Inner West Independent

COVID-19 misinformation junk mail

A letter spreading misinformation about COVID-19 brings a new meaning to "junk mail". Photo: Eva Baxter

By EVA BAXTER

Residents across the Inner West have reportedly been receiving anonymous letters spreading misinformation about COVID-19 and the vaccine.

The letter comes as the rollout of the COVID-19 Pfizer vaccine begins this month. Royal Prince Alfred Hospital is one of 16 hubs across Australia set to begin administering the vaccine.

Australia’s COVID-19 Vaccination Program will initially see those most vulnerable or who have the highest risk of being exposed to or spreading the virus get the vaccine. This includes frontline healthcare workers, quarantine and border workers and aged care and disability care residents and workers.

The letter, dropped into residents mailboxes, urged citizens to sign petitions against forced vaccinations. Despite claims made in the letter, the COVID-19 vaccine is voluntary and free.

Linda Frow, a resident in the Inner West, was one of many who received the letter.

“I was actually quite shocked to see this letter and to think people around here would actually believe this kind of stuff,” she told the Inner West Independent.

Ms. Frow said rather than taking information from anonymous sources, she gets her trusted information about COVID-19 from the ABC and the input of Dr Norman Swan. She said she doesn’t think people in her community would be influenced by the letter.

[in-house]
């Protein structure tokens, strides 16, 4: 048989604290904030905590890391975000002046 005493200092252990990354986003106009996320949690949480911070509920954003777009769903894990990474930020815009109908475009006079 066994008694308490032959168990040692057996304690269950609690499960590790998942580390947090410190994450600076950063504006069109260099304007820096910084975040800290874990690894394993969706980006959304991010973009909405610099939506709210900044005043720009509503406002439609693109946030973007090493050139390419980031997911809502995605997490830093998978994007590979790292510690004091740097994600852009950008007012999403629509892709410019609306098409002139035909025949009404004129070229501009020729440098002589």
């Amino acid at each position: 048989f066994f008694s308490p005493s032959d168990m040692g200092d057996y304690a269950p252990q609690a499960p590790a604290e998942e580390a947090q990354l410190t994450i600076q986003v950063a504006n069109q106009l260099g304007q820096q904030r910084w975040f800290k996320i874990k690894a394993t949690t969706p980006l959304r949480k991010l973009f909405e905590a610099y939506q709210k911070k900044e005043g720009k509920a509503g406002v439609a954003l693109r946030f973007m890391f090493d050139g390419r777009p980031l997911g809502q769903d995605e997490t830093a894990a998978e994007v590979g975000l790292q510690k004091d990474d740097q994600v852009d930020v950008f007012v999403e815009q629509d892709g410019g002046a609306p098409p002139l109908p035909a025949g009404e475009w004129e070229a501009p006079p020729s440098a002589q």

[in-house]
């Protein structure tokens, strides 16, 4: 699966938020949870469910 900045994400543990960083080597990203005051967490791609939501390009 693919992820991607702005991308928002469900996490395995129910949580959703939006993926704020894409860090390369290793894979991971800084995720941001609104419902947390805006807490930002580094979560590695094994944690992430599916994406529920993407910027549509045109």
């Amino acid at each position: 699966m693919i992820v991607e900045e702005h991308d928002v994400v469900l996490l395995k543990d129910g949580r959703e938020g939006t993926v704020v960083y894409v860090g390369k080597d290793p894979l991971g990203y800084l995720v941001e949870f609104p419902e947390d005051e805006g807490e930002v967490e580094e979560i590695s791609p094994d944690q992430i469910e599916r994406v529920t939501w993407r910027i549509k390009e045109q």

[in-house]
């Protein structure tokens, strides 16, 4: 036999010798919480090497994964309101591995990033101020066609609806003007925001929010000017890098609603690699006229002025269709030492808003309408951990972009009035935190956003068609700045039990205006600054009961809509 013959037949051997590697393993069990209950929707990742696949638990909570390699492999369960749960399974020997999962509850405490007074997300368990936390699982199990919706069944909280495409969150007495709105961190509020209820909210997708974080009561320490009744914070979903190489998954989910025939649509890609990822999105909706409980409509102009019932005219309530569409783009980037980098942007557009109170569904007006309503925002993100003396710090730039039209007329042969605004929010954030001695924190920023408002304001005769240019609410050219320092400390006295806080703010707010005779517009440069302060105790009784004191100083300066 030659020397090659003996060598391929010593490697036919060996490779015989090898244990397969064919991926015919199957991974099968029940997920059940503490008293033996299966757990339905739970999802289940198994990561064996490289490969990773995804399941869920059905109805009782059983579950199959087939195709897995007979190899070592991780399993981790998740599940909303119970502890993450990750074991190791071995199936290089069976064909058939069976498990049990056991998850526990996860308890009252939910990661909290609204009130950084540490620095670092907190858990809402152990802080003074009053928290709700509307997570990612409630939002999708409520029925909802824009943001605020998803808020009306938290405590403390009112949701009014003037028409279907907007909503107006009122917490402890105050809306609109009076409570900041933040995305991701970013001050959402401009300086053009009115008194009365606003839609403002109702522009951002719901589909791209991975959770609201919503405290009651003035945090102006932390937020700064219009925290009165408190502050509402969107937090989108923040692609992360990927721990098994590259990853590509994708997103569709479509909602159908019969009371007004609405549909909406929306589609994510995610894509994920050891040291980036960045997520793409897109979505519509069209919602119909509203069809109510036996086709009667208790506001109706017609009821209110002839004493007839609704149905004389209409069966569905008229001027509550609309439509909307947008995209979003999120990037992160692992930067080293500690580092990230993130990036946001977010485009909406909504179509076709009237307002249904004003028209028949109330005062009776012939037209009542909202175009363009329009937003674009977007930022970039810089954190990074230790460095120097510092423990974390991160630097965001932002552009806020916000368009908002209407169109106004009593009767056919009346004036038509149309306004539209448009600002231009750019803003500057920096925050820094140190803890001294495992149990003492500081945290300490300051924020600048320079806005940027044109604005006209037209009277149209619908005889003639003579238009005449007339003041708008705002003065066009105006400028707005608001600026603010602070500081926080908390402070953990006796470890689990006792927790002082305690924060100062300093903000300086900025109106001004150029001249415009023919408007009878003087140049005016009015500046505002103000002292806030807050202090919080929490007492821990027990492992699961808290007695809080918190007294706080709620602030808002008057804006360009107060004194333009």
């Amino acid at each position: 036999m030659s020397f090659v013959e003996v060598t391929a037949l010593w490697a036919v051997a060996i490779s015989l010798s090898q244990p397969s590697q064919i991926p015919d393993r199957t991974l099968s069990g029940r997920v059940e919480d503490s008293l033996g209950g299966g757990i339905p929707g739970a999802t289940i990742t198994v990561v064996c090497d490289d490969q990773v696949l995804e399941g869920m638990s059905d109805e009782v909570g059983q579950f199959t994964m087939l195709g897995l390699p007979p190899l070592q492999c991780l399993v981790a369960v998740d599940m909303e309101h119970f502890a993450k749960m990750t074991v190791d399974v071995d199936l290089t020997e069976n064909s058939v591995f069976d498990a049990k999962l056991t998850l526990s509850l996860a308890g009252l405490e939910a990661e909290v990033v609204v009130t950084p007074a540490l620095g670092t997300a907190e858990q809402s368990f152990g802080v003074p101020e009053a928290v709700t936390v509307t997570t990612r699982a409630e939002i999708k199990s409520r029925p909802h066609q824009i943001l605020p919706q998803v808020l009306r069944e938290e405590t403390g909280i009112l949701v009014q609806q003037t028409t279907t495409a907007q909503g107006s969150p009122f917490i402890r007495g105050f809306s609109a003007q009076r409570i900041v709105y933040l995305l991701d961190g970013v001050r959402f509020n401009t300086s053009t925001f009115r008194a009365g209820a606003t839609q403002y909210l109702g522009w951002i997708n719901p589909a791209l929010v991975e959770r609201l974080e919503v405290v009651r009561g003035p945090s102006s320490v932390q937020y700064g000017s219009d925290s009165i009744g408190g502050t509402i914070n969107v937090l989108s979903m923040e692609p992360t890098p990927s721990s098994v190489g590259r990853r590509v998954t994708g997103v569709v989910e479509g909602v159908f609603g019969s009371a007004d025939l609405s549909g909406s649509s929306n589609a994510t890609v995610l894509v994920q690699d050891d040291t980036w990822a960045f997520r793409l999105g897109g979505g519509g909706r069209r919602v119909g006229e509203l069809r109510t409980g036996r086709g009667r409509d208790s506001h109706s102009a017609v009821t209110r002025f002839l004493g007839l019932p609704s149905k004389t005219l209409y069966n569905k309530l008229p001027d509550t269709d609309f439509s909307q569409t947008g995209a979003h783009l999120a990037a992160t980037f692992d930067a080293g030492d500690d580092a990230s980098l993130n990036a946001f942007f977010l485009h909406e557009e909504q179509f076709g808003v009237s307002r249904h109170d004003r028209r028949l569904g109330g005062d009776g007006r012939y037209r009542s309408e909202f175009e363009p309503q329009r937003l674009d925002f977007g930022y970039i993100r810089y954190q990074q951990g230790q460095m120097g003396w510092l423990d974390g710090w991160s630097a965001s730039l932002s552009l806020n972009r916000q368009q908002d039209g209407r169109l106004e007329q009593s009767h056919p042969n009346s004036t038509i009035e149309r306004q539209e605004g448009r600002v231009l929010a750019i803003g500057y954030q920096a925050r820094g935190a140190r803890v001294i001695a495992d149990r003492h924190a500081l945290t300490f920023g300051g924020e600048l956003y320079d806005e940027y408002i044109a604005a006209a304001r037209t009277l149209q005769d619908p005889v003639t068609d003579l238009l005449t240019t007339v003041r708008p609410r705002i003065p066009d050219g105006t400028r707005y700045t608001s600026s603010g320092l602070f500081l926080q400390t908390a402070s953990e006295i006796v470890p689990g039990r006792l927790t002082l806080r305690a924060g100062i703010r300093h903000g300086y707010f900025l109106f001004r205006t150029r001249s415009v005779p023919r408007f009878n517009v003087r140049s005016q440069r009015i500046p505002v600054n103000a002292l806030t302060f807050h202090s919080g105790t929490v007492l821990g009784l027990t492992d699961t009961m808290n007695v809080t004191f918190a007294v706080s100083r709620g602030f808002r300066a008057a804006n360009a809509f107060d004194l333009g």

“I would hope that people could see through it,” she said.

Critical thinking key

Inner West resident David McGrath relies on the formal advice from the health department and government when it comes to COVID-19. He said it doesn’t concern him that people in his community could be vulnerable to believe misinformation.

“People can pick up on any written material and determine that it could be valid,” he said.

“I guess to a certain degree it is inevitable that people will express different views. The most important thing is people develop the capacity to critically analyse stuff and find out a reasonable source of challenging any material they read.”

11 hubs in NSW have been confirmed to provide vaccinations, but they are not currently taking bookings from the public. Vaccines will be available across additional settings including GP clinic and community pharmacy.

The vaccine is expected to be available to the general public once the vaccine becomes available through general practice.

Vaccination is the most effective way to protect against infectious diseases and when enough people in the community are vaccinated, it slows down the spread of disease. NSW Health has a vaccination target of 95 percent.

Even when the vaccine starts to be administered to the general community, it will still be important to practise COVID-safe behaviour.

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